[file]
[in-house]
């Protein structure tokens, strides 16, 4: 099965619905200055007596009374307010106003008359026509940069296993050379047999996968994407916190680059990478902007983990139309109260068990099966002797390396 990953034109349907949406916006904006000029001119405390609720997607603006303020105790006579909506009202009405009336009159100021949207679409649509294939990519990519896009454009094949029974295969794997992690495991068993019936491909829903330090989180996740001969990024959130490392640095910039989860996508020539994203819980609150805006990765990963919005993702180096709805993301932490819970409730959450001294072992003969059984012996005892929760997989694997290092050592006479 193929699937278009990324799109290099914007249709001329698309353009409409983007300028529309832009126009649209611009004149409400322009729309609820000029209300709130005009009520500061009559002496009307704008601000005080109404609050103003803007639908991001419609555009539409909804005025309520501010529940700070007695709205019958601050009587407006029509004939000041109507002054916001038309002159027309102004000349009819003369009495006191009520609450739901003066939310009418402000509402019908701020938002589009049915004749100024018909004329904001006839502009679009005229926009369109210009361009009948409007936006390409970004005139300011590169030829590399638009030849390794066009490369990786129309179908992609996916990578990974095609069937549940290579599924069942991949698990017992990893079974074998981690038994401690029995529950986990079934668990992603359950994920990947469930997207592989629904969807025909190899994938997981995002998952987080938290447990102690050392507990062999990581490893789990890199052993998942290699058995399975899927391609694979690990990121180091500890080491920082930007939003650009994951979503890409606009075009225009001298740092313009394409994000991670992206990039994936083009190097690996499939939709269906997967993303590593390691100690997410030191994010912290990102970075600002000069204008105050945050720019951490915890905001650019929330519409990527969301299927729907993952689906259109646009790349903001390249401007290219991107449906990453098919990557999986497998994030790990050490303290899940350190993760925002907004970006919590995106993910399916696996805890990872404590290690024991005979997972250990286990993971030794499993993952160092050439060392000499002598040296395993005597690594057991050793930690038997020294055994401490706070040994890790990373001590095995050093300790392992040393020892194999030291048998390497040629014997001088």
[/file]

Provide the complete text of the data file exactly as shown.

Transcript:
[in-house]
């Protein structure tokens, strides 16, 4: 099965619905200055007596009374307010106003008359026509940069296993050379047999996968994407916190680059990478902007983990139309109260068990099966002797390396 990953034109349907949406916006904006000029001119405390609720997607603006303020105790006579909506009202009405009336009159100021949207679409649509294939990519990519896009454009094949029974295969794997992690495991068993019936491909829903330090989180996740001969990024959130490392640095910039989860996508020539994203819980609150805006990765990963919005993702180096709805993301932490819970409730959450001294072992003969059984012996005892929760997989694997290092050592006479 193929699937278009990324799109290099914007249709001329698309353009409409983007300028529309832009126009649209611009004149409400322009729309609820000029209300709130005009009520500061009559002496009307704008601000005080109404609050103003803007639908991001419609555009539409909804005025309520501010529940700070007695709205019958601050009587407006029509004939000041109507002054916001038309002159027309102004000349009819003369009495006191009520609450739901003066939310009418402000509402019908701020938002589009049915004749100024018909004329904001006839502009679009005229926009369109210009361009009948409007936006390409970004005139300011590169030829590399638009030849390794066009490369990786129309179908992609996916990578990974095609069937549940290579599924069942991949698990017992990893079974074998981690038994401690029995529950986990079934668990992603359950994920990947469930997207592989629904969807025909190899994938997981995002998952987080938290447990102690050392507990062999990581490893789990890199052993998942290699058995399975899927391609694979690990990121180091500890080491920082930007939003650009994951979503890409606009075009225009001298740092313009394409994000991670992206990039994936083009190097690996499939939709269906997967993303590593390691100690997410030191994010912290990102970075600002000069204008105050945050720019951490915890905001650019929330519409990527969301299927729907993952689906259109646009790349903001390249401007290219991107449906990453098919990557999986497998994030790990050490303290899940350190993760925002907004970006919590995106993910399916696996805890990872404590290690024991005979997972250990286990993971030794499993993952160092050439060392000499002598040296395993005597690594057991050793930690038997020294055994401490706070040994890790990373001590095995050093300790392992040393020892194999030291048998390497040629014997001088």